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Revisiting Short-Wave-Infrared (SWIR) Bands for Atmospheric Correction in Coastal WatersThe shortwave infrared (SWIR) bands on the existing Earth Observing missions like MODIS have been designed to meet land and atmospheric science requirements. The future geostationary and polar-orbiting ocean color missions, however, require highly sensitive SWIR bands (greater than 1550nm) to allow for a precise removal of aerosol contributions. This will allow for reasonable retrievals of the remote sensing reflectance (R(sub rs)) using standard NASA atmospheric corrections over turbid coastal waters. Design, fabrication, and maintaining high-performance SWIR bands at very low signal levels bear significant costs on dedicated ocean color missions. This study aims at providing a full analysis of the utility of alternative SWIR bands within the 1600nm atmospheric window if the bands within the 2200nm window were to be excluded due to engineering/cost constraints. Following a series of sensitivity analyses for various spectral band configurations as a function of water vapor amount, we chose spectral bands centered at 1565 and 1675nm as suitable alternative bands within the 1600nm window for a future geostationary imager. The sensitivity of this band combination to different aerosol conditions, calibration uncertainties, and extreme water turbidity were studied and compared with that of all band combinations available on existing polar-orbiting missions. The combination of the alternative channels was shown to be as sensitive to test aerosol models as existing near-infrared (NIR) band combinations (e.g., 748 and 869nm) over clear open ocean waters. It was further demonstrated that while in extremely turbid waters the 1565/1675 band pair yields R(sub rs) retrievals as good as those derived from all other existing SWIR band pairs (greater than 1550nm), their total calibration uncertainties must be less than 1% to meet current science requirements for ocean color retrievals (i.e., delta R(sub rs) (443) less than 5%). We further show that the aerosol removal using the NIR and SWIR bands (available on the existing polar-orbiting missions) can be very sensitive to calibration uncertainties. This requires the need for monitoring the calibration of these bands to ensure consistent multi-mission ocean color products in coastal/inland waters.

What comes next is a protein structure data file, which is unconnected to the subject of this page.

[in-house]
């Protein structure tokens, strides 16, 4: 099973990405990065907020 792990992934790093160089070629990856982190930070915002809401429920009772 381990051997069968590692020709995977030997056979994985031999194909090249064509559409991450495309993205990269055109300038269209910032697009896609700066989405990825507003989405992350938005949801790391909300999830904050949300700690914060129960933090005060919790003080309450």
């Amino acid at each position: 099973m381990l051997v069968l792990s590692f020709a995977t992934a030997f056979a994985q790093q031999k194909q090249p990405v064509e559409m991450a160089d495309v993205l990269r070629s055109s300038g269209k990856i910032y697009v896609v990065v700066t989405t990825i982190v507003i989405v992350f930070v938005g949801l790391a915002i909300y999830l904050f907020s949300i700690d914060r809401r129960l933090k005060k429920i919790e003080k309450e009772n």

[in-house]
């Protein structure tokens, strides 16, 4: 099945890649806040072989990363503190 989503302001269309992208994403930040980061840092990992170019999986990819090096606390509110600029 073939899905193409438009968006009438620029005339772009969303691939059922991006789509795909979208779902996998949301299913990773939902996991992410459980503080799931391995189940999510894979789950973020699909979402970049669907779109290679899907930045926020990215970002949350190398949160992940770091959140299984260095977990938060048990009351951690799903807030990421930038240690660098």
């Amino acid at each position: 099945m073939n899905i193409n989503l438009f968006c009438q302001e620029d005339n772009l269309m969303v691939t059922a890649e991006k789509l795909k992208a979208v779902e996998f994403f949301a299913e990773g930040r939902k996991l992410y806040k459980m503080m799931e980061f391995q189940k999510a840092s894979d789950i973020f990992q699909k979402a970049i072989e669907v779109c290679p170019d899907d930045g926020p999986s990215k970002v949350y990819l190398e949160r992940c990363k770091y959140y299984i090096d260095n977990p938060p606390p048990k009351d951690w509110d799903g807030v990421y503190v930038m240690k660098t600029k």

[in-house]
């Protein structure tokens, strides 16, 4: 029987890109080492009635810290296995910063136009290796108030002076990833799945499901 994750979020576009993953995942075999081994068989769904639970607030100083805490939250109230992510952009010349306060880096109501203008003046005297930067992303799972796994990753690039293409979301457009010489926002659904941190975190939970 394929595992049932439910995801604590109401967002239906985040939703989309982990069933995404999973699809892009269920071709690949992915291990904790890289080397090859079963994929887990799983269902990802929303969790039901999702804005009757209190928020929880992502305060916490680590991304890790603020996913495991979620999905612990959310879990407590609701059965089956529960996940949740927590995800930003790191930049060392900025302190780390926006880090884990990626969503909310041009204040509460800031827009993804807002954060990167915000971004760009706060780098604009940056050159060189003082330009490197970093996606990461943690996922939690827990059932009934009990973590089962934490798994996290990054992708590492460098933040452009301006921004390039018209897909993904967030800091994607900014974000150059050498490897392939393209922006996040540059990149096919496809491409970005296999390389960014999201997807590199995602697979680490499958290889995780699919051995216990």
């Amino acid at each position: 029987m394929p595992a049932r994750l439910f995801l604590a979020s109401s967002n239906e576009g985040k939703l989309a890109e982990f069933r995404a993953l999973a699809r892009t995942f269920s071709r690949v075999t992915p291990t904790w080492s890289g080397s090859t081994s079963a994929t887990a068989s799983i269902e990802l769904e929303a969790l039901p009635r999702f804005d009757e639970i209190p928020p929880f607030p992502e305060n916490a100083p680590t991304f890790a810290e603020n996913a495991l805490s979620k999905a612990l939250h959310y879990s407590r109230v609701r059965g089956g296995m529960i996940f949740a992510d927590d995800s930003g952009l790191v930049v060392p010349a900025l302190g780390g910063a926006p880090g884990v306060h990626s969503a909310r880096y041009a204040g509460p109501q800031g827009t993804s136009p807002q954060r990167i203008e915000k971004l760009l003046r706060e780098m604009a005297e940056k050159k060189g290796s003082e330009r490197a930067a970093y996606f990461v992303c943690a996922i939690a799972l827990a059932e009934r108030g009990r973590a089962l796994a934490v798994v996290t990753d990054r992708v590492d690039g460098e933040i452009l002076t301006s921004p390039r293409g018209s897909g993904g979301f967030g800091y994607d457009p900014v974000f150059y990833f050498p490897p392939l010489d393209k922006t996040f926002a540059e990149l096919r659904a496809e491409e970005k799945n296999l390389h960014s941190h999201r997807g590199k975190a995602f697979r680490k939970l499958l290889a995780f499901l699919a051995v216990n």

Document ID
Document Type
Reprint (Version printed in journal)
External Source(s)
Pahlevan, Nima
(Science Systems and Applications, Inc. Greenbelt, MD, United States)
Roger, Jean-Claude
(Maryland Univ. College Park, MD, United States)
Ahmad, Ziauddin
(JHT, Inc. Orlando, FL, United States)
Date Acquired
May 15, 2017
Publication Date
March 7, 2017
Publication Information
Publication: Optics Express
Volume: 25
Issue: 6
Subject Category
Earth Resources And Remote Sensing
Report/Patent Number
Funding Number(s)
Distribution Limits
atmospheric correction
remote sensing

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